To those who like to base their claim of unbelief on the existence of hypocrites in the Church, I would say, “You wouldn’t deny the existence of lettuce just because there are weeds in the garden, would you?” Or perhaps I would ask a person with such reasons for unbelief, “Do you carry money in your wallet? Don’t you know that there are people who create counterfeit money yet you still accept that genuine dollars still exist? We need not deny the existence of the authentic based on the evidence of some counterfeits. In fact, the presence of a counterfeit is, in some ways, evidence of the existence of the genuine article because no one counterfeits the invaluable or inherently false. The entire concept of counterfeiting is based on the reproduction of a reasonable facsimile of something that is both genuine and valuable.

A life that welcomes sinners overflows into the desire to invite your non-religious friends to party with Jesus

Last night I asked a large group of friends to describe the best party they had ever attended. Eyes lit up as men told stories of great wedding receptions and even a yacht party on the open sea that lasted five days with all expenses paid. Well surprisingly, the best party Jesus ever attended on the earth was at a Tax Collector’s house. Soon after Jesus unshackled Matthew’s heart with the words, “Follow Me,” he made a great feast for Jesus in his house and invited a large company of tax collectors and others reclining at table with them.  Nothing kept Matthew from following Christ and freely using his house and property to serve Christ seamlessly. As a brand new convert, Matthew’s first experience with evangelism was in the context of a great banquet reception with a huge spread of food and drink where he spared no expense to celebrate his Savior and introduce Christ to his friends.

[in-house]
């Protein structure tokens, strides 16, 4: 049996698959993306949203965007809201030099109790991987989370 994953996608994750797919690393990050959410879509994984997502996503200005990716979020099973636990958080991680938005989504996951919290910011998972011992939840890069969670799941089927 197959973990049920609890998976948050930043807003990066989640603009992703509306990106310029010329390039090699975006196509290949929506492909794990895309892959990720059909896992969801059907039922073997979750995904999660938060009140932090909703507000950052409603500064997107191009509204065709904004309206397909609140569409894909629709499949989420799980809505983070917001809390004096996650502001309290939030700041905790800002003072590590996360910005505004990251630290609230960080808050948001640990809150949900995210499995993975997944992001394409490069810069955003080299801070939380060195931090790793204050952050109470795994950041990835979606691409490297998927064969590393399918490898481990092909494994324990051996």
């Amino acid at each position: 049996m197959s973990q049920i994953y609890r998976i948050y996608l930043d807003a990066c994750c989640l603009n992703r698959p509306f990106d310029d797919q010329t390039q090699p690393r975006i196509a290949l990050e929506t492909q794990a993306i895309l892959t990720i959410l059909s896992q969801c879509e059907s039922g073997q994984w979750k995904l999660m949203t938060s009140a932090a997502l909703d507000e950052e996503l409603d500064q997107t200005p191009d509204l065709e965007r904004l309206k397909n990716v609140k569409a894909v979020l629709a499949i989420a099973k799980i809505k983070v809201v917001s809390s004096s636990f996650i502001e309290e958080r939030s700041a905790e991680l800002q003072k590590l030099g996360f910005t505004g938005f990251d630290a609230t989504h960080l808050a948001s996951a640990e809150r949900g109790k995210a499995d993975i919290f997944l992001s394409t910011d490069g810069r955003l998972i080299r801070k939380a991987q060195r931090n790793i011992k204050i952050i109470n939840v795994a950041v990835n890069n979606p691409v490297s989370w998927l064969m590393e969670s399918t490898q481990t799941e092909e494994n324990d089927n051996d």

Matthew’s guest list included his infamously disreputable co-workers, other non-categorized sinners, Jesus and the Apostles. (The Religiously Serious folks weren’t invited but loitered outside of the door to the house grumbling and criticizing.) Having experienced the irresistible, unparalleled, conquering love and acceptance of Jesus  Matthew celebrates by hosting a party to introduce his co-workers and social friends to this Love. When your eyes were blind and you’re given sight; when you’ve been in shackles and you’ve been set free; when you’ve experienced the undeserved love, overwhelming compassion and tender mercy of Jesus, you can’t help but overflow to those around you. A life that welcomes sinners overflows into the desire to invite your non-religious friends to party with Jesus.